Government asks St Albans why it has failed to produce Strategic Local Plan

PUBLISHED: 17:23 16 November 2017 | UPDATED: 14:17 17 November 2017

Communities Secretary Sajid Javid. PHOTO: Ian Carter

Communities Secretary Sajid Javid. PHOTO: Ian Carter

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The Government may intervene in St Albans’ housing situation after it has failed to produce an up-to-date Strategic Local Plan (SLP).

Cllr Alec Campbell is the leader of St Albans council. Picture: James Ward/St Albans councilCllr Alec Campbell is the leader of St Albans council. Picture: James Ward/St Albans council

Communities Secretary Sajid Javid has written to MP Anne Main and St Albans district council (SADC) leader Cllr Alec Campbell to express concerns about the “lack of progress” towards an SLP.

He said: “In the 13 years that have passed since the 2004 Act [Local Plan] was introduced your council has failed to meet the deadlines set out in that timetable.

“The February 2017 Housing White Paper set out that we will prioritise intervention where, the least progress in plan-making has been made, policies in plans had not been kept up to date, there was higher housing pressure; and intervention would have the greatest impact in accelerating Local Plan

production.”

Anne Main in Parliament.Anne Main in Parliament.

Mr Javid has asked Cllr Campbell and Mrs Main to outline the exceptional circumstances which justifies SADC’s position, and to explain the measures it has taken to speed up the process.

He says SLPs are needed in order to solve the current housing crisis.

This comes after Mr Javid’s proposal to force house prices down in unaffordable areas, by changing the way authorities calculate housing need, was announced.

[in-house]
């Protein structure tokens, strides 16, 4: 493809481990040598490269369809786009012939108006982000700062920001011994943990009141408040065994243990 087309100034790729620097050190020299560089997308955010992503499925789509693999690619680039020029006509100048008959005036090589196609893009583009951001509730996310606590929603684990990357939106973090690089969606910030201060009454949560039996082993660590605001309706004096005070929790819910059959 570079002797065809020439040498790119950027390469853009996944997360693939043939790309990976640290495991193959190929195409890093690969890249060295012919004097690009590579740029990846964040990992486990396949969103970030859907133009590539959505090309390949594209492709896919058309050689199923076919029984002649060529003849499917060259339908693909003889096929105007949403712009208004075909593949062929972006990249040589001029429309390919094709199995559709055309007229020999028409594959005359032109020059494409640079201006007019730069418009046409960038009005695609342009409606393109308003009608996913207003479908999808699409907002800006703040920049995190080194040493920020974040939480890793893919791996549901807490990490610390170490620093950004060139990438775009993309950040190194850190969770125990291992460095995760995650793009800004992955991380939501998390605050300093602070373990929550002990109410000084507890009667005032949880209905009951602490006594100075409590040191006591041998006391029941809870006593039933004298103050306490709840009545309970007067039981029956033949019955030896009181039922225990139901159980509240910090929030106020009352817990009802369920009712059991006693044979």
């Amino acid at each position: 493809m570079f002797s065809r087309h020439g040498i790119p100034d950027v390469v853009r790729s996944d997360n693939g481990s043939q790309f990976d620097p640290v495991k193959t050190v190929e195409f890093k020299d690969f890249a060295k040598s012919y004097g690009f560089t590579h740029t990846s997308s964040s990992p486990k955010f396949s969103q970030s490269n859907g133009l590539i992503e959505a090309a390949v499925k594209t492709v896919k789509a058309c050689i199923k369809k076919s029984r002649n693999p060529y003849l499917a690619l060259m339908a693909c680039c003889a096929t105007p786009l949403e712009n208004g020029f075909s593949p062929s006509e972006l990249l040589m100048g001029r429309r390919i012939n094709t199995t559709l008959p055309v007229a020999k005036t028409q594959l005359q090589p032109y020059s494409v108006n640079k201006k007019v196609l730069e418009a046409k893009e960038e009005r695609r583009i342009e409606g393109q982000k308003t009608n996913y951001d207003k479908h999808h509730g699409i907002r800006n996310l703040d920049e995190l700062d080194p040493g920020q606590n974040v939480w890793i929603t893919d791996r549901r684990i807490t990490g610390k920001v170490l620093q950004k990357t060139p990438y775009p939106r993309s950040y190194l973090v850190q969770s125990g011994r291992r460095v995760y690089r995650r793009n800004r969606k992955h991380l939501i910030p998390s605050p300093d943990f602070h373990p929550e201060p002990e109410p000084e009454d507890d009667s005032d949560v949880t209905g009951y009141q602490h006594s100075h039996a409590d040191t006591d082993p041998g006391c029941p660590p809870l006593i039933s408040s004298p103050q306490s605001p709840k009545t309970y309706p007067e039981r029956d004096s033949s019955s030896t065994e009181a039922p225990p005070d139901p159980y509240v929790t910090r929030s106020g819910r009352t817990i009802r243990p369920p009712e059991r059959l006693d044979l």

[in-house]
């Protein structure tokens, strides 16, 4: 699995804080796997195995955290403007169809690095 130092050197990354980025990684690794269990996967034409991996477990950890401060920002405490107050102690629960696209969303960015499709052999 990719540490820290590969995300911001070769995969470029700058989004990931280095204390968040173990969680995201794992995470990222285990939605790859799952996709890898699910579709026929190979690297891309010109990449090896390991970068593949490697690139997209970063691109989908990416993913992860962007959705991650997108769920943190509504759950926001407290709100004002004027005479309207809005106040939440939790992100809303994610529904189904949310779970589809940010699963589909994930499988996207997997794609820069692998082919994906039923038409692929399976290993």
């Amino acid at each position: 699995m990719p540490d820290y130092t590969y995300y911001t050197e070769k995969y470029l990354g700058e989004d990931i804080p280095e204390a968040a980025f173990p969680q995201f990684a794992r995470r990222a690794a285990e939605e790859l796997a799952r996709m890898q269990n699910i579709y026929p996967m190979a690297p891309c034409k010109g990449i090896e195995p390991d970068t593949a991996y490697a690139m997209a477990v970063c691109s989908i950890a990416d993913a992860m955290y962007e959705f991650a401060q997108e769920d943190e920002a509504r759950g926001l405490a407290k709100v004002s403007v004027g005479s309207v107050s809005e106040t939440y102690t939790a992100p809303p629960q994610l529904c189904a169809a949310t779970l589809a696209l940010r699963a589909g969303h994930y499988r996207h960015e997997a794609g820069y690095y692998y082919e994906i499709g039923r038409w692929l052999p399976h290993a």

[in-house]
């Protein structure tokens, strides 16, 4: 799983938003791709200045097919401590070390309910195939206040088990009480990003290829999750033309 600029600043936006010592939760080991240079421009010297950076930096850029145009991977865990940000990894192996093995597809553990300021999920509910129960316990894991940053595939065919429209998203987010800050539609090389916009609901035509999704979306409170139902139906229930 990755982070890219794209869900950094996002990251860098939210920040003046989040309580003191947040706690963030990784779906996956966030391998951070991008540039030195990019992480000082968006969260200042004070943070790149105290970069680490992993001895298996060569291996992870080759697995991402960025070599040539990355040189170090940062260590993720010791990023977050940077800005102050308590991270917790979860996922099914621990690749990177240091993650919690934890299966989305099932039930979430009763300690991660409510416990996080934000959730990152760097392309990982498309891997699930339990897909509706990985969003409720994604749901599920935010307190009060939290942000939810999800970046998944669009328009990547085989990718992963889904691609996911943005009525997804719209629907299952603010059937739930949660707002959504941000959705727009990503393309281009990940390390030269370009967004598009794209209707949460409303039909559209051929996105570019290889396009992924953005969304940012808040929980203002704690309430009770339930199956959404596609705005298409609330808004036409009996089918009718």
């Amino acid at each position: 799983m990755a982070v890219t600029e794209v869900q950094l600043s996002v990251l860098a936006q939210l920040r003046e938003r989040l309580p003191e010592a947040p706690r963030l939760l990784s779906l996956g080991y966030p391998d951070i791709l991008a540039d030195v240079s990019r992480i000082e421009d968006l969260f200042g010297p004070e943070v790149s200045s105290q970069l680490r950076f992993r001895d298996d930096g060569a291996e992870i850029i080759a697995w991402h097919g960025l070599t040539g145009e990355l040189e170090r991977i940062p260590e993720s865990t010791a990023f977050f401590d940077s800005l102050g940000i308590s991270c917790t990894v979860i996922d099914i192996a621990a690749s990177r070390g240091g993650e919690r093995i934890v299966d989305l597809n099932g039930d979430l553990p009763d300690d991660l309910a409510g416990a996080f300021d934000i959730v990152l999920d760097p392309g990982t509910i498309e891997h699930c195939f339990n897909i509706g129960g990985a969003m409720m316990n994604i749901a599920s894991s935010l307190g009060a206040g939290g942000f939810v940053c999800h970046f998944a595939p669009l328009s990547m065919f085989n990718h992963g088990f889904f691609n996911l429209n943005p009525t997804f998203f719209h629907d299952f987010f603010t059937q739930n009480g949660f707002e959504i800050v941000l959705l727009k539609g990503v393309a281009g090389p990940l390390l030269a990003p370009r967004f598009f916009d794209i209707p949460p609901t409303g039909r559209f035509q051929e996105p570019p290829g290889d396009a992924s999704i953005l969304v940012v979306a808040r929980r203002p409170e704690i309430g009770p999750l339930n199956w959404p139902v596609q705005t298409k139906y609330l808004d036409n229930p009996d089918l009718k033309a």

The new formula doubles the number of new builds SADC previously anticipated - from the period 2018 to 2036 it estimates 16,434 houses are needed, up from SADC’s forecasted 8,100.

That lower figure comes from the district’s now defunct SLP, which was the product of more than 10 years of hard labour but was thrown out by the High Court earlier this year.

Planning inspector David Hogger said SADC had not fully co-operated with neighbouring authorities after discussions broke down over the placement of settlements.

Since the High Court defeat SADC have started to re-assemble a new SLP - in the meantime, 350 houses have been approved on Green Belt land by Oaklands College.

MP Anne Main responded to Mr Javid’s letter: “St Albans has had to swallow a bitter pill. It has rightly been resisting inappropriate development like the railfreight.

“However, there is now a clear message: the council must prepare for the future by getting a plan in place. The choice is no longer whether or not to build, but where we build.”

She accused SADC of deliberately frustrating planning on an occasion in the past.

Adding: “This is the cautionary tale. Trying simply to frustrate development is costly and in my conversations with councillors, I am pleased that St Albans district is positively working across parties to deliver the local plan.

“What I’ve always said is that if we do not have a Local Plan, then the choice of where to build will be taken away from us.

“Having a plan in place will mean that we can fulfil our housing needs, while deciding where we want to build. Without a plan we are always vulnerable to speculative development.”

Mrs Main said she is pleased SADC are trying to get an SLP in place as soon as possible.

Portfolio Holder for Planning at SADC, Cllr Mary Maynard, said they are disappointed with the letter and are “well underway” with creating the new SLP, consulting with neighbouring authorities and the public.

“Our new timetable would see us submit a Local Plan to the Secretary of State in March 2019. Given the procedures demanded by the Secretary of State that is the earliest, realistic date it can be done.”

Commenting on the new housing calculation, she said: “It is inevitable that we will have to build on Green Belt to meet this target. Decisions will need to be made about where the homes should be located as well as what schools and other infrastructure will be required. For example, this number of homes means four more secondary schools and 14 more primary schools will be required.

“I feel it is best that these sensitive issues are decided locally, by elected Councillors in consultation with their communities, rather than imposed from afar by central Government officials who do not have a feel for the area.”

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